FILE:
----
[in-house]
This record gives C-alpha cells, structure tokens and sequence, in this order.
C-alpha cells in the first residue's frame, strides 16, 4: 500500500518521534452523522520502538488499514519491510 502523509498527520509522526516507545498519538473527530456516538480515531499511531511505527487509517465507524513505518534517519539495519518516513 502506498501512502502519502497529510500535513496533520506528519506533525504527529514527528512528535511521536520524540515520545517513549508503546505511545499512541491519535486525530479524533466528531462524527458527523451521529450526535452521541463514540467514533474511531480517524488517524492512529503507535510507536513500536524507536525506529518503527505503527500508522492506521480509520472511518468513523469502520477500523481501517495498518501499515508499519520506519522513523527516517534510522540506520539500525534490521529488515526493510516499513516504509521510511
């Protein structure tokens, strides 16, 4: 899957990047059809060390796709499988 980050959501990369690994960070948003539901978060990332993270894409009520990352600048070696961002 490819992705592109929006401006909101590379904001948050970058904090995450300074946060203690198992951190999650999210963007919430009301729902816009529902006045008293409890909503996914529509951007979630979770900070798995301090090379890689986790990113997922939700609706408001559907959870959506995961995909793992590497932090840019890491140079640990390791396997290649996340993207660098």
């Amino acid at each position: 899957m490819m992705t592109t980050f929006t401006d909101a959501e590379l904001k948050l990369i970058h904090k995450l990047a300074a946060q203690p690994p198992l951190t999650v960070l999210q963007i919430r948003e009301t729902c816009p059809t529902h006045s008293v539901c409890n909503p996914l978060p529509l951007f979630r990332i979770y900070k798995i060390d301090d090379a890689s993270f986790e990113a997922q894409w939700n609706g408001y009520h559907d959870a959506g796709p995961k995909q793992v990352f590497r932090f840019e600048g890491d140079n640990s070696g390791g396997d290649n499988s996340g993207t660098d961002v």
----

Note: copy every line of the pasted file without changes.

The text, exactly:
[in-house]
This record gives C-alpha cells, structure tokens and sequence, in this order.
C-alpha cells in the first residue's frame, strides 16, 4: 500500500518521534452523522520502538488499514519491510 502523509498527520509522526516507545498519538473527530456516538480515531499511531511505527487509517465507524513505518534517519539495519518516513 502506498501512502502519502497529510500535513496533520506528519506533525504527529514527528512528535511521536520524540515520545517513549508503546505511545499512541491519535486525530479524533466528531462524527458527523451521529450526535452521541463514540467514533474511531480517524488517524492512529503507535510507536513500536524507536525506529518503527505503527500508522492506521480509520472511518468513523469502520477500523481501517495498518501499515508499519520506519522513523527516517534510522540506520539500525534490521529488515526493510516499513516504509521510511
């Protein structure tokens, strides 16, 4: 899957990047059809060390796709499988 980050959501990369690994960070948003539901978060990332993270894409009520990352600048070696961002 490819992705592109929006401006909101590379904001948050970058904090995450300074946060203690198992951190999650999210963007919430009301729902816009529902006045008293409890909503996914529509951007979630979770900070798995301090090379890689986790990113997922939700609706408001559907959870959506995961995909793992590497932090840019890491140079640990390791396997290649996340993207660098």
């Amino acid at each position: 899957m490819m992705t592109t980050f929006t401006d909101a959501e590379l904001k948050l990369i970058h904090k995450l990047a300074a946060q203690p690994p198992l951190t999650v960070l999210q963007i919430r948003e009301t729902c816009p059809t529902h006045s008293v539901c409890n909503p996914l978060p529509l951007f979630r990332i979770y900070k798995i060390d301090d090379a890689s993270f986790e990113a997922q894409w939700n609706g408001y009520h559907d959870a959506g796709p995961k995909q793992v990352f590497r932090f840019e600048g890491d140079n640990s070696g390791g396997d290649n499988s996340g993207t660098d961002v």